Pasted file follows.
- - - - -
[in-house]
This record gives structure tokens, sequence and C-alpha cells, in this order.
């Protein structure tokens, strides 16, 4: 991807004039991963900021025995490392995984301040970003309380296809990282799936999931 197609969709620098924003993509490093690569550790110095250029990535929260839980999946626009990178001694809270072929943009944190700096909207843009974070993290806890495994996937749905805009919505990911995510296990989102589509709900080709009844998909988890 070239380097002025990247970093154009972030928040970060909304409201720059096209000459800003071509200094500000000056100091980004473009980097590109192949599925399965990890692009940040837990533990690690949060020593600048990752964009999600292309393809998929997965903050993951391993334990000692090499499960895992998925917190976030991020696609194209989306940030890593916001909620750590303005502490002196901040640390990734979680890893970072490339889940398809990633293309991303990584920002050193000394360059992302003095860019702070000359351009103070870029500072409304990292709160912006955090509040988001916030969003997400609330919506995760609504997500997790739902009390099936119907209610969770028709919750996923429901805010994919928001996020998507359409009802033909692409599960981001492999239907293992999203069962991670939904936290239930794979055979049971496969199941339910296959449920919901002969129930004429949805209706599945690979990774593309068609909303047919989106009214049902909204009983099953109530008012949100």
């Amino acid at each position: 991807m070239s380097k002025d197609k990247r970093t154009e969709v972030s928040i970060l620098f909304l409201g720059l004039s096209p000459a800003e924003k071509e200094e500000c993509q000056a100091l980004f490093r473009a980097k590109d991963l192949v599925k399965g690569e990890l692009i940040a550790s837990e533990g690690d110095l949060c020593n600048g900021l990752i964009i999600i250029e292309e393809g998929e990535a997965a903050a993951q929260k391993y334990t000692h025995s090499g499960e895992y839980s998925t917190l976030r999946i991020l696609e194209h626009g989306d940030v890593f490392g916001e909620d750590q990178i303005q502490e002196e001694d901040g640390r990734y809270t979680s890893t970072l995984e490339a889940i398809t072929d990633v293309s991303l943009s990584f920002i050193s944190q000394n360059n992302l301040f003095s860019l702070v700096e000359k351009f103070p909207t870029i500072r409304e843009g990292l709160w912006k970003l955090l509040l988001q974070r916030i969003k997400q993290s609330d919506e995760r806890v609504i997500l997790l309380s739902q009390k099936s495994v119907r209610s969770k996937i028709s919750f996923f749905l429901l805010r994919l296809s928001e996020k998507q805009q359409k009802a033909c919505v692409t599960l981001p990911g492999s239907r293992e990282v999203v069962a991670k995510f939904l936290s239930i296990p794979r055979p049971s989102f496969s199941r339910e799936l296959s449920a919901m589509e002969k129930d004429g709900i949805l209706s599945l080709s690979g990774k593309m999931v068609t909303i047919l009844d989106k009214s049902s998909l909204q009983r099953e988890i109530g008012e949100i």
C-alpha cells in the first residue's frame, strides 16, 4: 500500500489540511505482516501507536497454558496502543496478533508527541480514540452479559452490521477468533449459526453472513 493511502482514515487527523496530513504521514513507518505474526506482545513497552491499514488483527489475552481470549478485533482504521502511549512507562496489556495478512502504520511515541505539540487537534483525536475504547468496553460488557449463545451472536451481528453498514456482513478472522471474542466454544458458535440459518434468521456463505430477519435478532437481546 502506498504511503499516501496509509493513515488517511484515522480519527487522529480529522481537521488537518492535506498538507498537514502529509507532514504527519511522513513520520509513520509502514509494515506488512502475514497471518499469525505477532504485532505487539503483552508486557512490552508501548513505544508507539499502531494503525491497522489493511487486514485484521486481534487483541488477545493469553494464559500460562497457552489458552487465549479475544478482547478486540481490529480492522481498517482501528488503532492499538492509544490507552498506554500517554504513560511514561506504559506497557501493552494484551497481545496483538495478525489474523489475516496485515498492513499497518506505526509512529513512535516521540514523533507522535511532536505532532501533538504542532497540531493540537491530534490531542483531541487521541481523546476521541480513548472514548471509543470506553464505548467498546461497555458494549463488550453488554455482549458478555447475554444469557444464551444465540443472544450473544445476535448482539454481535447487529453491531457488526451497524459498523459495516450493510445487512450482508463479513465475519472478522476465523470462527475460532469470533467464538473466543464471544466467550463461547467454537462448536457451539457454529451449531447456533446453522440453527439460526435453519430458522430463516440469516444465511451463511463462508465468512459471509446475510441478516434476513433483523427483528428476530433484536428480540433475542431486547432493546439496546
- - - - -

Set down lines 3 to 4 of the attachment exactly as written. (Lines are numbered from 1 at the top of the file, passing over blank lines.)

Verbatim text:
């Protein structure tokens, strides 16, 4: 991807004039991963900021025995490392995984301040970003309380296809990282799936999931 197609969709620098924003993509490093690569550790110095250029990535929260839980999946626009990178001694809270072929943009944190700096909207843009974070993290806890495994996937749905805009919505990911995510296990989102589509709900080709009844998909988890 070239380097002025990247970093154009972030928040970060909304409201720059096209000459800003071509200094500000000056100091980004473009980097590109192949599925399965990890692009940040837990533990690690949060020593600048990752964009999600292309393809998929997965903050993951391993334990000692090499499960895992998925917190976030991020696609194209989306940030890593916001909620750590303005502490002196901040640390990734979680890893970072490339889940398809990633293309991303990584920002050193000394360059992302003095860019702070000359351009103070870029500072409304990292709160912006955090509040988001916030969003997400609330919506995760609504997500997790739902009390099936119907209610969770028709919750996923429901805010994919928001996020998507359409009802033909692409599960981001492999239907293992999203069962991670939904936290239930794979055979049971496969199941339910296959449920919901002969129930004429949805209706599945690979990774593309068609909303047919989106009214049902909204009983099953109530008012949100």
């Amino acid at each position: 991807m070239s380097k002025d197609k990247r970093t154009e969709v972030s928040i970060l620098f909304l409201g720059l004039s096209p000459a800003e924003k071509e200094e500000c993509q000056a100091l980004f490093r473009a980097k590109d991963l192949v599925k399965g690569e990890l692009i940040a550790s837990e533990g690690d110095l949060c020593n600048g900021l990752i964009i999600i250029e292309e393809g998929e990535a997965a903050a993951q929260k391993y334990t000692h025995s090499g499960e895992y839980s998925t917190l976030r999946i991020l696609e194209h626009g989306d940030v890593f490392g916001e909620d750590q990178i303005q502490e002196e001694d901040g640390r990734y809270t979680s890893t970072l995984e490339a889940i398809t072929d990633v293309s991303l943009s990584f920002i050193s944190q000394n360059n992302l301040f003095s860019l702070v700096e000359k351009f103070p909207t870029i500072r409304e843009g990292l709160w912006k970003l955090l509040l988001q974070r916030i969003k997400q993290s609330d919506e995760r806890v609504i997500l997790l309380s739902q009390k099936s495994v119907r209610s969770k996937i028709s919750f996923f749905l429901l805010r994919l296809s928001e996020k998507q805009q359409k009802a033909c919505v692409t599960l981001p990911g492999s239907r293992e990282v999203v069962a991670k995510f939904l936290s239930i296990p794979r055979p049971s989102f496969s199941r339910e799936l296959s449920a919901m589509e002969k129930d004429g709900i949805l209706s599945l080709s690979g990774k593309m999931v068609t909303i047919l009844d989106k009214s049902s998909l909204q009983r099953e988890i109530g008012e949100i």